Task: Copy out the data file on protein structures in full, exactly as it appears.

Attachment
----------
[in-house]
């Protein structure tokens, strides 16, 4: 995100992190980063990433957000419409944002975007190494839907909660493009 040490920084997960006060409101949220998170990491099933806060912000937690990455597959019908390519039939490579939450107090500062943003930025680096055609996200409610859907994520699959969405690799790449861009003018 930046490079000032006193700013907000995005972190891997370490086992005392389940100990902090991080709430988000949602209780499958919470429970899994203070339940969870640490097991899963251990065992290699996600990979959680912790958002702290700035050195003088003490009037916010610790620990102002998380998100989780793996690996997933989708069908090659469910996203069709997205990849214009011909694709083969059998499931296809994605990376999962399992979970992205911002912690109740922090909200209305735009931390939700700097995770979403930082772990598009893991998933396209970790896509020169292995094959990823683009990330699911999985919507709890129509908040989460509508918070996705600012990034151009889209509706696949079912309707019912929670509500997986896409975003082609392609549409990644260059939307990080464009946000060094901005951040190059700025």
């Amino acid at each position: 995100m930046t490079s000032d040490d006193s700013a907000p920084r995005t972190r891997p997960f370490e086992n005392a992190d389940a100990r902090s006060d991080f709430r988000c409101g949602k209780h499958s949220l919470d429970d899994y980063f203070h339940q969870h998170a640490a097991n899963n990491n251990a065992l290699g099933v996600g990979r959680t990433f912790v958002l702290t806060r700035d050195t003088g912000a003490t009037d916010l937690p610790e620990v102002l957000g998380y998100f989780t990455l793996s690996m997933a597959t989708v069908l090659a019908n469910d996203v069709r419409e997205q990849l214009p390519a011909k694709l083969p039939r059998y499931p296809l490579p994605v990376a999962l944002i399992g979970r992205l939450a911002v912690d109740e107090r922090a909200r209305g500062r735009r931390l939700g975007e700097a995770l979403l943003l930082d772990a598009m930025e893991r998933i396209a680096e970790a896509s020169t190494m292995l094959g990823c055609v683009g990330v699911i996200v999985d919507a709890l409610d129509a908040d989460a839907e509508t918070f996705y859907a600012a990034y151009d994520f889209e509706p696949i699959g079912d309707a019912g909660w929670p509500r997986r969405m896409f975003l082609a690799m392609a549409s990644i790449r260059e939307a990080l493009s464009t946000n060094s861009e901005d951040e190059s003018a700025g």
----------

[in-house]
């Protein structure tokens, strides 16, 4: 995100992190980063990433957000419409944002975007190494839907909660493009 040490920084997960006060409101949220998170990491099933806060912000937690990455597959019908390519039939490579939450107090500062943003930025680096055609996200409610859907994520699959969405690799790449861009003018 930046490079000032006193700013907000995005972190891997370490086992005392389940100990902090991080709430988000949602209780499958919470429970899994203070339940969870640490097991899963251990065992290699996600990979959680912790958002702290700035050195003088003490009037916010610790620990102002998380998100989780793996690996997933989708069908090659469910996203069709997205990849214009011909694709083969059998499931296809994605990376999962399992979970992205911002912690109740922090909200209305735009931390939700700097995770979403930082772990598009893991998933396209970790896509020169292995094959990823683009990330699911999985919507709890129509908040989460509508918070996705600012990034151009889209509706696949079912309707019912929670509500997986896409975003082609392609549409990644260059939307990080464009946000060094901005951040190059700025």
């Amino acid at each position: 995100m930046t490079s000032d040490d006193s700013a907000p920084r995005t972190r891997p997960f370490e086992n005392a992190d389940a100990r902090s006060d991080f709430r988000c409101g949602k209780h499958s949220l919470d429970d899994y980063f203070h339940q969870h998170a640490a097991n899963n990491n251990a065992l290699g099933v996600g990979r959680t990433f912790v958002l702290t806060r700035d050195t003088g912000a003490t009037d916010l937690p610790e620990v102002l957000g998380y998100f989780t990455l793996s690996m997933a597959t989708v069908l090659a019908n469910d996203v069709r419409e997205q990849l214009p390519a011909k694709l083969p039939r059998y499931p296809l490579p994605v990376a999962l944002i399992g979970r992205l939450a911002v912690d109740e107090r922090a909200r209305g500062r735009r931390l939700g975007e700097a995770l979403l943003l930082d772990a598009m930025e893991r998933i396209a680096e970790a896509s020169t190494m292995l094959g990823c055609v683009g990330v699911i996200v999985d919507a709890l409610d129509a908040d989460a839907e509508t918070f996705y859907a600012a990034y151009d994520f889209e509706p696949i699959g079912d309707a019912g909660w929670p509500r997986r969405m896409f975003l082609a690799m392609a549409s990644i790449r260059e939307a990080l493009s464009t946000n060094s861009e901005d951040e190059s003018a700025g």